In selecting the subject of a speech, one should consider three important terms; the subject, the purpose and the motives.
The Subject is the thing that the speaker wanted to talk about. The Purpose defines what the speaker proposes to the audience and the Motive embodies the reason of the speaker why he or she chooses the subject.
The subject of the speech is sometimes determined in different situations. In the courtroom or in the legislative oratory, the subject of a speech as well as its purpose is commonly determined ahead of time.
In the general oratory, the subject of the speech issometimes suggested by the occasion. It could also be determined by the purpose that was previously fixed by the orator.
Sometimes the purpose and the subject of a speech are left to the choice of the speaker himself.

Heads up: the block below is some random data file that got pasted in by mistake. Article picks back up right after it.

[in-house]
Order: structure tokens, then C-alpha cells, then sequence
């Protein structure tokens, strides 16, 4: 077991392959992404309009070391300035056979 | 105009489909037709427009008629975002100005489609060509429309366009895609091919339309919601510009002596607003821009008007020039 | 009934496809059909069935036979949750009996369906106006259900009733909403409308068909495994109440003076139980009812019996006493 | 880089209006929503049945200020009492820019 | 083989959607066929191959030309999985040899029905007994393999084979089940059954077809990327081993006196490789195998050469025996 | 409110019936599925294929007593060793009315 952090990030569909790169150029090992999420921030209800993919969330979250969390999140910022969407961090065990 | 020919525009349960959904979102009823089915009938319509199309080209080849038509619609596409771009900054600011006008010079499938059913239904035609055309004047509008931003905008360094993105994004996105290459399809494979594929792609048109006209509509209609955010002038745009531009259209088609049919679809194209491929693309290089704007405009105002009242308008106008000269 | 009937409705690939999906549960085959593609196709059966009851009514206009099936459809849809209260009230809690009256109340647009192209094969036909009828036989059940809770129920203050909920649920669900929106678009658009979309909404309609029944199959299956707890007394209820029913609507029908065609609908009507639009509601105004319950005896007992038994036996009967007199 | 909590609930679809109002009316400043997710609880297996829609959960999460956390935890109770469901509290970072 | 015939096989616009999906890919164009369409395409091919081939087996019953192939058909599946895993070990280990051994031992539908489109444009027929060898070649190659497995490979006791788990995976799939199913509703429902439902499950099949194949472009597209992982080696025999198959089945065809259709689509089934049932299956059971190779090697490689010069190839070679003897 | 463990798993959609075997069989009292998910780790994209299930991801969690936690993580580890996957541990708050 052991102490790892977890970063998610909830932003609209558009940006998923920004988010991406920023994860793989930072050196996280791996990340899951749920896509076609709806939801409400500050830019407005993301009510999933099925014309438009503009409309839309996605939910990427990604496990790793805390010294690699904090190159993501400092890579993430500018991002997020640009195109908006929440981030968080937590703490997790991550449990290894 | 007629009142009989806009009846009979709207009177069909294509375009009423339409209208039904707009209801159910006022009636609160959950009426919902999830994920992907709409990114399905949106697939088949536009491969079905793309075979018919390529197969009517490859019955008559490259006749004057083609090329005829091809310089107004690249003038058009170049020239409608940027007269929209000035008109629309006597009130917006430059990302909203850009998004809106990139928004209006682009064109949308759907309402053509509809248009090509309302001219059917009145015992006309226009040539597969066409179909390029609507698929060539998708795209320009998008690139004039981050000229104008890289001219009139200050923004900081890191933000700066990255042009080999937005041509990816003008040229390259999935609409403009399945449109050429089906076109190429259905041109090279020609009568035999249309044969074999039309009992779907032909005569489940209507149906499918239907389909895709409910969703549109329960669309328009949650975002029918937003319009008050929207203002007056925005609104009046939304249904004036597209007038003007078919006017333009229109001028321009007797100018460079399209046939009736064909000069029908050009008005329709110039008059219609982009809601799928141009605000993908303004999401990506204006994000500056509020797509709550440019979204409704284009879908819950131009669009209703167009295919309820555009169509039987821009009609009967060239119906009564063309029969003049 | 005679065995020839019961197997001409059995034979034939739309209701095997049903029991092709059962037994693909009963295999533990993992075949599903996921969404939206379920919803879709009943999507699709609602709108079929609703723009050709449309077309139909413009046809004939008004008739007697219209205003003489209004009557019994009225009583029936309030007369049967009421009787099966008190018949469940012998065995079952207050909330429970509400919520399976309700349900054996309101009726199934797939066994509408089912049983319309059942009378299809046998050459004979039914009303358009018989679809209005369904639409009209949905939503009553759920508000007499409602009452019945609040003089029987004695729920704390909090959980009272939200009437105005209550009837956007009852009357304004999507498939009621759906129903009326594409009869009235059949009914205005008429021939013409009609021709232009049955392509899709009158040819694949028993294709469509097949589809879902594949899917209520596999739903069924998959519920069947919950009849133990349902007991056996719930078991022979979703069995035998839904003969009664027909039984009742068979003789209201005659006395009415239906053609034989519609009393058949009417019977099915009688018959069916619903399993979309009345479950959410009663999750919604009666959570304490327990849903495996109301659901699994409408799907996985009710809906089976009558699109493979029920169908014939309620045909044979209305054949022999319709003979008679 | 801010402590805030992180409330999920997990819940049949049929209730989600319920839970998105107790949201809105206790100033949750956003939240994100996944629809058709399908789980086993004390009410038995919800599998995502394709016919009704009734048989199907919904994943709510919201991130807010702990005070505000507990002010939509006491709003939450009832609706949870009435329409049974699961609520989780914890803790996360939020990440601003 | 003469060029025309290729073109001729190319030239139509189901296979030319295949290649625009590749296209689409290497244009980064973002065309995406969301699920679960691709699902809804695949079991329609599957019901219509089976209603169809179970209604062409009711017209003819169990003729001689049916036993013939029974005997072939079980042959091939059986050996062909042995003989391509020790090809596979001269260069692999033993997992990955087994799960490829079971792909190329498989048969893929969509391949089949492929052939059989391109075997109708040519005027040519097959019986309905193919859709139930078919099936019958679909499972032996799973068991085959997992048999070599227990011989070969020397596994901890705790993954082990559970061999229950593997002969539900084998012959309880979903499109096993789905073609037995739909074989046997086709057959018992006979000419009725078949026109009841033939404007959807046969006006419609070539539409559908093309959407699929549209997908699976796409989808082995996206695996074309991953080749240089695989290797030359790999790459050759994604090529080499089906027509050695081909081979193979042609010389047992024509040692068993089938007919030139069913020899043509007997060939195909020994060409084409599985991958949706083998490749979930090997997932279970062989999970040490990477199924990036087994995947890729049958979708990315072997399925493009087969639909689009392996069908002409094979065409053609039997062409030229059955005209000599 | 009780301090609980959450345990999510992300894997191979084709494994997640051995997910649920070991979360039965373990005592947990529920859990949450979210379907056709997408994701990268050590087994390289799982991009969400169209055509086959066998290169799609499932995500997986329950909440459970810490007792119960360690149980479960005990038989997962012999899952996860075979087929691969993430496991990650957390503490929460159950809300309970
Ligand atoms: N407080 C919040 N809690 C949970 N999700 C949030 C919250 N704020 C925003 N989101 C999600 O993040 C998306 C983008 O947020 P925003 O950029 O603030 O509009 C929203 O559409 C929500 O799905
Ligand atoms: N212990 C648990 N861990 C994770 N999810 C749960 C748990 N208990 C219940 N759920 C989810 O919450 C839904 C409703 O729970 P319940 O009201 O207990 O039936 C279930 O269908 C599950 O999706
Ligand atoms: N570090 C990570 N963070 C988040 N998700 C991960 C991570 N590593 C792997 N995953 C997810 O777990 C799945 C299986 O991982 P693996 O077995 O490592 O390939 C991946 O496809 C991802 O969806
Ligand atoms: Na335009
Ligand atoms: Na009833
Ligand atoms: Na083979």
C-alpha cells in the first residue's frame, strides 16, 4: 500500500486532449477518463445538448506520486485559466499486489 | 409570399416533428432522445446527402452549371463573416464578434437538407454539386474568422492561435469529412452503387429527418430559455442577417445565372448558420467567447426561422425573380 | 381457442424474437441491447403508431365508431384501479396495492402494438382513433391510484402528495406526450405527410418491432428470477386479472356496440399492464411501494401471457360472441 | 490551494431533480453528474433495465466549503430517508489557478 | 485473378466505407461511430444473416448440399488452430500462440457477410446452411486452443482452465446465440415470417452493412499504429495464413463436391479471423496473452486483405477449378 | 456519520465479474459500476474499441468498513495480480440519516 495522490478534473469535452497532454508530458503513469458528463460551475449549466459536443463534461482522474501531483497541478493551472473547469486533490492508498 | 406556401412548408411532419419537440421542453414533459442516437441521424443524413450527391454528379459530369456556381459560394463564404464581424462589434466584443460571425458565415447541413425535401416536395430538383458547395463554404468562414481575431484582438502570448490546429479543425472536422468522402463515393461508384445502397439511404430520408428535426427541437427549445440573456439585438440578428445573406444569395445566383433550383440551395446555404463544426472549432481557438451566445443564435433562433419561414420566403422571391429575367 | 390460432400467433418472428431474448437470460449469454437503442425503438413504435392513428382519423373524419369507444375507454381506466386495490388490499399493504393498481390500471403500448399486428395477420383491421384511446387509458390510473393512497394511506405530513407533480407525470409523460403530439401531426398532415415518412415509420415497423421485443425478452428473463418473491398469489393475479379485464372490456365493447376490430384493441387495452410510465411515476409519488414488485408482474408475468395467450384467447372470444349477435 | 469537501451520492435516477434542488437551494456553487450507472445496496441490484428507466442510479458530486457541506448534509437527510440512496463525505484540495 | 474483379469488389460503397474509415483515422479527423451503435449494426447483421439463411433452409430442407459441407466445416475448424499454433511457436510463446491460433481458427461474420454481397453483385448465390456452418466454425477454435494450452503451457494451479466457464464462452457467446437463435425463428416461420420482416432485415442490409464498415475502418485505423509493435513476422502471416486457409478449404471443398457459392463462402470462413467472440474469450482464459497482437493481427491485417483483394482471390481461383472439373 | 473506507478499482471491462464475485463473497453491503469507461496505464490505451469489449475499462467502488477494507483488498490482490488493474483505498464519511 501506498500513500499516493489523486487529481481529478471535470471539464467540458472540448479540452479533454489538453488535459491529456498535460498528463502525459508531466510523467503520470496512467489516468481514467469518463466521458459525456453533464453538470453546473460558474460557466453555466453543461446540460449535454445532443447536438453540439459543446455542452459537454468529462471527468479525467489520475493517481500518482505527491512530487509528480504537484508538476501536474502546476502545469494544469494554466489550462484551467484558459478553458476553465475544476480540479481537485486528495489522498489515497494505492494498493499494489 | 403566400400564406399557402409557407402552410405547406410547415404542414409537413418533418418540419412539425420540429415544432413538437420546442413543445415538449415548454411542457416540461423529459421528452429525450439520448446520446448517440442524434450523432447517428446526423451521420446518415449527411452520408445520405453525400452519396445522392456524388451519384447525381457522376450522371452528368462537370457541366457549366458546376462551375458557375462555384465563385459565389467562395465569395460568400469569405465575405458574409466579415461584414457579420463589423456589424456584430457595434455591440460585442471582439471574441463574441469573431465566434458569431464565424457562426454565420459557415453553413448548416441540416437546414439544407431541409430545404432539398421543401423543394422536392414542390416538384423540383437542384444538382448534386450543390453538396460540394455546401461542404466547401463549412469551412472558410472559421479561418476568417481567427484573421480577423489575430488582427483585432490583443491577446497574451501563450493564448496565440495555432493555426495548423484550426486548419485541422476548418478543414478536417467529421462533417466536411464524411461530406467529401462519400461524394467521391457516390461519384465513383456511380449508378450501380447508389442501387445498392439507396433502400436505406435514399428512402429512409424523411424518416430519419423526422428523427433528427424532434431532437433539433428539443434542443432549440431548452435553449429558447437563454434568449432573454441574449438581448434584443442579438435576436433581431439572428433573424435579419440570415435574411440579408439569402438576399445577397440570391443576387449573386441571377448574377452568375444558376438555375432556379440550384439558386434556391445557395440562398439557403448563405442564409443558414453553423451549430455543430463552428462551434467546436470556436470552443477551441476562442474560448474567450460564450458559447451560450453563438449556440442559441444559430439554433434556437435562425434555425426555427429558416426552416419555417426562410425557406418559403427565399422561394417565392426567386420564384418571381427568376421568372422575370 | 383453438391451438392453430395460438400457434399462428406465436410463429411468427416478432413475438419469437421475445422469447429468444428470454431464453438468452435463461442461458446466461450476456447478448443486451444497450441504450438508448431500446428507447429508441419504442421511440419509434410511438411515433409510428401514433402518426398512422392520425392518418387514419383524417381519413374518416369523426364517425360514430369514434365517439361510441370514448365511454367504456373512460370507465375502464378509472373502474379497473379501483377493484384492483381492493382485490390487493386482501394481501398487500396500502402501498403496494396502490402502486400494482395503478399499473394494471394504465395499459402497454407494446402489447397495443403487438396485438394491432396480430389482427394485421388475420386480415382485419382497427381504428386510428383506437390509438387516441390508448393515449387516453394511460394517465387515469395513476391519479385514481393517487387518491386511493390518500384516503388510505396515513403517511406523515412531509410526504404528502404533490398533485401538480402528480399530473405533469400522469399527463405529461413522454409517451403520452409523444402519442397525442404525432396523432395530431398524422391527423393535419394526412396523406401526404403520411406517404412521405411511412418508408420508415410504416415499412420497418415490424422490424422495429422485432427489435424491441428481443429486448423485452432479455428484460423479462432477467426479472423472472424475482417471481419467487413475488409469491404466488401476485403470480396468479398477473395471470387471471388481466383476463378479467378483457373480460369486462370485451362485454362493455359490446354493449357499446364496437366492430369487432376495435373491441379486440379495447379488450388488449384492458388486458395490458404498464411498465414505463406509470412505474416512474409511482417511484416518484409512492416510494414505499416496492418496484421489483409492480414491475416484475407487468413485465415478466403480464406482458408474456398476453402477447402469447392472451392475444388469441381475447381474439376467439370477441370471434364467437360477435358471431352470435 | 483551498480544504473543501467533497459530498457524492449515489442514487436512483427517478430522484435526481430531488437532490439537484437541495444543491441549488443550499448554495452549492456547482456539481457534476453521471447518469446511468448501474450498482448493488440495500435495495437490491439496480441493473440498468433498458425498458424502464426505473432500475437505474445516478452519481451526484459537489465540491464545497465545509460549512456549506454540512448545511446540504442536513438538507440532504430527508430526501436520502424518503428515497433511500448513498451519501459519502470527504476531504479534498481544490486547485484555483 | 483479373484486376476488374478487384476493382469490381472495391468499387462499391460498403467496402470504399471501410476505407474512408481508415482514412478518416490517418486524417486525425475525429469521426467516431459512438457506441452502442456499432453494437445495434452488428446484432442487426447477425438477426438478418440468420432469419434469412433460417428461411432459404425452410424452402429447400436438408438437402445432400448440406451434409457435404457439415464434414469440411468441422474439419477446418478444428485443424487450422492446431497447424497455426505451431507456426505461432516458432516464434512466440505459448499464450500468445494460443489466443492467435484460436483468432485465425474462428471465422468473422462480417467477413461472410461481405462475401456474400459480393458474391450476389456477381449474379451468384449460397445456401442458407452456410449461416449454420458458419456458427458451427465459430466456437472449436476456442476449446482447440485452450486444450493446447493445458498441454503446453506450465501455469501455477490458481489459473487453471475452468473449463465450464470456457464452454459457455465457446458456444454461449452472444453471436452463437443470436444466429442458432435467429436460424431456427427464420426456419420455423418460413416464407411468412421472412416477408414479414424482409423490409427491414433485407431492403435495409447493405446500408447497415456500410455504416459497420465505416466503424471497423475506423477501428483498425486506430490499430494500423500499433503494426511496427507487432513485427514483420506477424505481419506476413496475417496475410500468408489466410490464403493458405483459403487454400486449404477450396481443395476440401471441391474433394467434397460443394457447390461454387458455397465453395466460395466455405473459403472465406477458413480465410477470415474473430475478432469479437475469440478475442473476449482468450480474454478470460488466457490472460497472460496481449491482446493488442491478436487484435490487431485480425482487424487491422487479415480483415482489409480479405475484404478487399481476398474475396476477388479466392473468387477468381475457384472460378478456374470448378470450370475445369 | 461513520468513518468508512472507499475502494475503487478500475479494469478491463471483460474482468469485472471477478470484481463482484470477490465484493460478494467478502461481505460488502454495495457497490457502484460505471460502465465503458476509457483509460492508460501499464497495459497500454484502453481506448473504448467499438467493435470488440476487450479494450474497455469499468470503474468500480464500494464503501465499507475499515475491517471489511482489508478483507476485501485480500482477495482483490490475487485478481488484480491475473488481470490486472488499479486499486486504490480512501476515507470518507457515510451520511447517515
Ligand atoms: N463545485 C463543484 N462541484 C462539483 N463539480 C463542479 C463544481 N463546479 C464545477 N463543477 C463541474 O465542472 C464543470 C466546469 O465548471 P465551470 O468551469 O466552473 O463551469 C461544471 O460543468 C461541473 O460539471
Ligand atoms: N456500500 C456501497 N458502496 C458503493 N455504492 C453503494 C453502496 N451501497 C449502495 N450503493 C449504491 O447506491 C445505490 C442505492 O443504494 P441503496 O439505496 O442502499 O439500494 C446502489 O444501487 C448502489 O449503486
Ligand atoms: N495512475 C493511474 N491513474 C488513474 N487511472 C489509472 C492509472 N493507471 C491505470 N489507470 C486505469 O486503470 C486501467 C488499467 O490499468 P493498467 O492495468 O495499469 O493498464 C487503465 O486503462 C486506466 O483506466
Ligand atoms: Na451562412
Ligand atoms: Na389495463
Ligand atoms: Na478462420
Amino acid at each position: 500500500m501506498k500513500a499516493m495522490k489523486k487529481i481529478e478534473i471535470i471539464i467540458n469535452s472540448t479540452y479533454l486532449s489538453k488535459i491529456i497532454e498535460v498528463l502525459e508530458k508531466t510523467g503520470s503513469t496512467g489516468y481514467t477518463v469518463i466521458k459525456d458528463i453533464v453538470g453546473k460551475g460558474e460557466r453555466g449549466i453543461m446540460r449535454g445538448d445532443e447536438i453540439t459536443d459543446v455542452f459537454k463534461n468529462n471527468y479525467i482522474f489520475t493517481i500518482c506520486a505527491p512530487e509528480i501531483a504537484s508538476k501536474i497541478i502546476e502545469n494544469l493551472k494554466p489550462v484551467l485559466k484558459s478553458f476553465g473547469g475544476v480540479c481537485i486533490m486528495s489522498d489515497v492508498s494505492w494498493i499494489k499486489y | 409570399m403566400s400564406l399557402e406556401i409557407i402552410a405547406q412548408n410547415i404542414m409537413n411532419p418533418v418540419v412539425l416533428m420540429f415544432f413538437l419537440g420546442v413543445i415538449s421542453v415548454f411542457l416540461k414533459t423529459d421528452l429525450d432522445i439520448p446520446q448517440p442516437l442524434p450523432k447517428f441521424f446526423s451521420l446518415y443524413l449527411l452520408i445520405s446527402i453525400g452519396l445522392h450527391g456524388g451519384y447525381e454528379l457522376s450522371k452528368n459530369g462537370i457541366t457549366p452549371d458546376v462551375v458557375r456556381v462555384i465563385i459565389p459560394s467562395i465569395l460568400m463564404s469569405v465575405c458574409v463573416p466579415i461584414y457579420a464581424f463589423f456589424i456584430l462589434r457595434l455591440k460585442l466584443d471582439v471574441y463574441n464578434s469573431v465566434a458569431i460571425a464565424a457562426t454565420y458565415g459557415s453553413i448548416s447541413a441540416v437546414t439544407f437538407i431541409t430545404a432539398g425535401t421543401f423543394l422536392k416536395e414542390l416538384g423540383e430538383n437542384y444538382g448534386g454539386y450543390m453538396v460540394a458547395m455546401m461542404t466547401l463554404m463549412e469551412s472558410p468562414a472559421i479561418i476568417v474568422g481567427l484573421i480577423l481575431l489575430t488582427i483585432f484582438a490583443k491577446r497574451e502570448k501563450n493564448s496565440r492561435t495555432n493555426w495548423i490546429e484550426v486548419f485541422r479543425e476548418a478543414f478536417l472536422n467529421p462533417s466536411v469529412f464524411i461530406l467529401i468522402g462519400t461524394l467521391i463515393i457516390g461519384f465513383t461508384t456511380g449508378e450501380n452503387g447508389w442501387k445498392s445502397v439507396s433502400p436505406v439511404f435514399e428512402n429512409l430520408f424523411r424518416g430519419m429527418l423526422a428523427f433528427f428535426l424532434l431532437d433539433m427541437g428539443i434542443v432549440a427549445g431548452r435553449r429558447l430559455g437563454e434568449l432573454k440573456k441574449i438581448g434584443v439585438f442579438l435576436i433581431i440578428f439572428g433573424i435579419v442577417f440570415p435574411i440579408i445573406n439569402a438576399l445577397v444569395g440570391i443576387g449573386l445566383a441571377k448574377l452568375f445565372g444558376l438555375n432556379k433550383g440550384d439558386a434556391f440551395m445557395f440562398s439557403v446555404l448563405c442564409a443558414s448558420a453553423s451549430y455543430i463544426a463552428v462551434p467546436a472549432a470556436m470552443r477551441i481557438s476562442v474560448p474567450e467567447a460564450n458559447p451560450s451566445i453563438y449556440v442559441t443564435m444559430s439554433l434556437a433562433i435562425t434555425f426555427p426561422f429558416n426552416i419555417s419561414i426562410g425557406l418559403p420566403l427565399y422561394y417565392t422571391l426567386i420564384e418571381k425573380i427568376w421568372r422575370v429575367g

In general considerations however, the speaker should choose the subject within the speaker’s range of development; within the range of his or her personal knowledge or in the range of her personal experience. The subjectin speech should also be suitable according to the occasion and it should also be adapted to the speaker’s purpose itself.
After choosing the right subject for the speech, it should be narrowed to make it simple. This should be done to suit the time limit of the speech as well as in the interest and capacity of the readers.
The subject of the speech may sound interesting to the audience if the subject of the speech vitally concerns their affairs or it is concern about the solution of a definite problem. The subject could also be sound interesting if it is new and timely and if there is a conflict or a new opinion that deals unto it.
Furthermore, when choosing the subject for a speech, the speaker should consider his own knowledge and interest, or in the subject in which he had personal experiences.